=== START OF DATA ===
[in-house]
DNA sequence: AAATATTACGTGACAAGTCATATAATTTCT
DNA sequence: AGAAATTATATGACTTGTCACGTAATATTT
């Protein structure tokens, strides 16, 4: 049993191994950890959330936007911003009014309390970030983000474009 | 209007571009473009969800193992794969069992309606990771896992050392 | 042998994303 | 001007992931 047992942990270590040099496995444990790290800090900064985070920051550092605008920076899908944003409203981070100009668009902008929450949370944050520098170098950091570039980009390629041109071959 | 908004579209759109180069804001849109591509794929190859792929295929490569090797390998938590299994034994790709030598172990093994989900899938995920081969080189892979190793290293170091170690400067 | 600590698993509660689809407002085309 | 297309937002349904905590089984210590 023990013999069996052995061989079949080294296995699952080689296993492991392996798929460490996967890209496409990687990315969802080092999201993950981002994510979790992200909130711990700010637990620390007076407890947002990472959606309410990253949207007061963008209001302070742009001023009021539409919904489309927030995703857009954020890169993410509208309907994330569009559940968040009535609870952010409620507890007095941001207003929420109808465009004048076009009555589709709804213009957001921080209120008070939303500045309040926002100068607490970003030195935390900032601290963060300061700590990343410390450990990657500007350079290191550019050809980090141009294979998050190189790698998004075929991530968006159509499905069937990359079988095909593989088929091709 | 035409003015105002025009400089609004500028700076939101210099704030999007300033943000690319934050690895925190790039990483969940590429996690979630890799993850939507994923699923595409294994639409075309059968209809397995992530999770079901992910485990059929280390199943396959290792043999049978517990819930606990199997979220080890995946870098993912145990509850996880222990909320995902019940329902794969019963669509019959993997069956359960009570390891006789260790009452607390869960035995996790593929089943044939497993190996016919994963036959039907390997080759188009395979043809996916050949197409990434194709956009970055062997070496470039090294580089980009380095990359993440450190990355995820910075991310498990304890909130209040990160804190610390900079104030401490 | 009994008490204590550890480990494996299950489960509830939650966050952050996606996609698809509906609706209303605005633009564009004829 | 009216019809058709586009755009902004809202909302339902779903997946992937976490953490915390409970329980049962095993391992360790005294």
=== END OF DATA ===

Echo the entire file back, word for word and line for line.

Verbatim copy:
[in-house]
DNA sequence: AAATATTACGTGACAAGTCATATAATTTCT
DNA sequence: AGAAATTATATGACTTGTCACGTAATATTT
């Protein structure tokens, strides 16, 4: 049993191994950890959330936007911003009014309390970030983000474009 | 209007571009473009969800193992794969069992309606990771896992050392 | 042998994303 | 001007992931 047992942990270590040099496995444990790290800090900064985070920051550092605008920076899908944003409203981070100009668009902008929450949370944050520098170098950091570039980009390629041109071959 | 908004579209759109180069804001849109591509794929190859792929295929490569090797390998938590299994034994790709030598172990093994989900899938995920081969080189892979190793290293170091170690400067 | 600590698993509660689809407002085309 | 297309937002349904905590089984210590 023990013999069996052995061989079949080294296995699952080689296993492991392996798929460490996967890209496409990687990315969802080092999201993950981002994510979790992200909130711990700010637990620390007076407890947002990472959606309410990253949207007061963008209001302070742009001023009021539409919904489309927030995703857009954020890169993410509208309907994330569009559940968040009535609870952010409620507890007095941001207003929420109808465009004048076009009555589709709804213009957001921080209120008070939303500045309040926002100068607490970003030195935390900032601290963060300061700590990343410390450990990657500007350079290191550019050809980090141009294979998050190189790698998004075929991530968006159509499905069937990359079988095909593989088929091709 | 035409003015105002025009400089609004500028700076939101210099704030999007300033943000690319934050690895925190790039990483969940590429996690979630890799993850939507994923699923595409294994639409075309059968209809397995992530999770079901992910485990059929280390199943396959290792043999049978517990819930606990199997979220080890995946870098993912145990509850996880222990909320995902019940329902794969019963669509019959993997069956359960009570390891006789260790009452607390869960035995996790593929089943044939497993190996016919994963036959039907390997080759188009395979043809996916050949197409990434194709956009970055062997070496470039090294580089980009380095990359993440450190990355995820910075991310498990304890909130209040990160804190610390900079104030401490 | 009994008490204590550890480990494996299950489960509830939650966050952050996606996609698809509906609706209303605005633009564009004829 | 009216019809058709586009755009902004809202909302339902779903997946992937976490953490915390409970329980049962095993391992360790005294």